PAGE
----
Seven Things All Homeowners Should Know About Their Homeowners Insurance Policies
|Targeted News Service|
Reviewing a homeowners' insurance policy can be challenging, but with more insurers inserting provisions to shift risk and costs to homeowners, a careful read is more important than ever. To help with the process, the
The complete list is available at: http://www.consumerfed.org/pdfs/CFAFactsheet.ThingsHomeownersShouldKnowAboutInsurancePolicies.12.6.12.pdf
"Superstorm Sandy revealed many of the problems homeowners may encounter when navigating the claims process after a natural disaster," said
Homeowners should carefully read their policies, and be aware that:
* Most policies contain exclusions for floods, earthquakes, or landslides - In most parts of the U.S., insurance policies do not include coverage for losses caused by floods, earthquakes, or landslides. Consumers should determine if they are in high-risk zones by checking flood and earthquake maps.
* Different deductibles can result in unexpected out-of-pocket costs - Most insurance policies have at least two different deductibles that apply a flat dollar amount for most losses and another, higher deductible that applies if the loss is related to high winds. The latter could result in significant out-of-pocket expenses in the event of a loss. A careful read or a conversation with an agent or insurer can help clarify what a homeowner's out-of-pocket costs will be in the event of a loss.
* Hidden clauses can result in reduced or denied claims, even for legitimate claims - Homeowners should check their policies to see if they include a little-known provision called an anti-concurrent-causation (ACC) clause. This confusing clause may result in a denial of claim if a structure is damaged at about the same time by two risks, one of which is covered, (like wind) while the other is not (like flood). If your property is damaged or destroyed by two causes acting together (e.g. wind and flood), an ACC clause can limit or even negate your coverage for all of the damage, even if one of the perils would have been covered had it been the only cause.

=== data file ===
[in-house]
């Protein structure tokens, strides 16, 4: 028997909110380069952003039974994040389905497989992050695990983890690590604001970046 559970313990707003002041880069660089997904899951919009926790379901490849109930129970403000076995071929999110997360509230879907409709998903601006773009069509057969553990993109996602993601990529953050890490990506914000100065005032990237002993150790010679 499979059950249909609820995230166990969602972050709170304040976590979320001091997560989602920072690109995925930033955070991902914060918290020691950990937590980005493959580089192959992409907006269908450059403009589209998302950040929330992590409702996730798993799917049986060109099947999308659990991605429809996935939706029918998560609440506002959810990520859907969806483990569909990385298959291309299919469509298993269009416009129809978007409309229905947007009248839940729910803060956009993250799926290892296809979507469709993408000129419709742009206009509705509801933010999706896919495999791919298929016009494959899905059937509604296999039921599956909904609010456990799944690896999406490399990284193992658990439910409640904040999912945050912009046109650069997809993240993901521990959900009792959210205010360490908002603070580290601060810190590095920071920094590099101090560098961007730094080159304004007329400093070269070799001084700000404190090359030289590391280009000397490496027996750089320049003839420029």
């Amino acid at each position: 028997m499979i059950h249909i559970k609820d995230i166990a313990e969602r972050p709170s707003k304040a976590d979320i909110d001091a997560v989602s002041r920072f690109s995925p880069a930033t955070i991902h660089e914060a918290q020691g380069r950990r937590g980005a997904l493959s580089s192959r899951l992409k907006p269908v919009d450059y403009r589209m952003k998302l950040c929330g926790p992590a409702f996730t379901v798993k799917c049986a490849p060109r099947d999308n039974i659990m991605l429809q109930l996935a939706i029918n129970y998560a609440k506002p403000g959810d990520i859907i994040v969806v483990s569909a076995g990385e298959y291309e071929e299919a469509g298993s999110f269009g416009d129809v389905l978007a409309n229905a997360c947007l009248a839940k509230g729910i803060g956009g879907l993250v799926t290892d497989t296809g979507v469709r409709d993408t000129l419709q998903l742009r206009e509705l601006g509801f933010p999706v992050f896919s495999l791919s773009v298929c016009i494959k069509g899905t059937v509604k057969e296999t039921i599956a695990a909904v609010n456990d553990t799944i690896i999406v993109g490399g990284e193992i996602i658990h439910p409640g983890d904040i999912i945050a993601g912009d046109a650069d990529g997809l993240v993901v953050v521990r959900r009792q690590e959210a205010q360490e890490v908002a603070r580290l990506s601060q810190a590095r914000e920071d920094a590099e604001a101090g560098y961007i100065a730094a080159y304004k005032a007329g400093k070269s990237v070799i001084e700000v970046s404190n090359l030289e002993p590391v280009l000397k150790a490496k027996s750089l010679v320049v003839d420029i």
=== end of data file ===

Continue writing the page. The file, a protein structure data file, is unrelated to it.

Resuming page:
* Demand surge may leave some homeowners unable to replace their home - After a major loss, many homeowners are often shocked to learn that their policy does not cover the full amount of the damage and that they may face substantial out-of-pocket costs. A homeowner's policy may not guarantee home replacement, but may instead be limited to only the amount stated in the policy, or for a small percentage more. When a disaster strikes, building costs rise (this is called "demand surge"). This limited coverage in conjunction with the demand surge could leave the homeowner short of funds.
* Policies may not cover mold damage or high-value items - Homeowners' policies often limit or exclude coverage for mold damage, non-flood water damage, computers, business property, art, food spoilage and many other specific items.
* Building code compliance increases costs, and is not always covered - Some policies exclude additional costs if a local construction ordinance or building code requires upgrades, such as elevation of the home to comply with flood codes. This coverage needs to be purchased separately, as an add-on to the basic policy.
* Prices vary and homeowners should always comparison shop - Homeowners should compare prices if they experience a large rate increase and shop around at least once every three years. Many insurers raise rates for long-term policyholders if they believe that they are not price sensitive and unlikely to shop.
"There are new exclusions in property insurance policies today that consumers are not aware of that can blow their financial security to shreds after a serious loss," said
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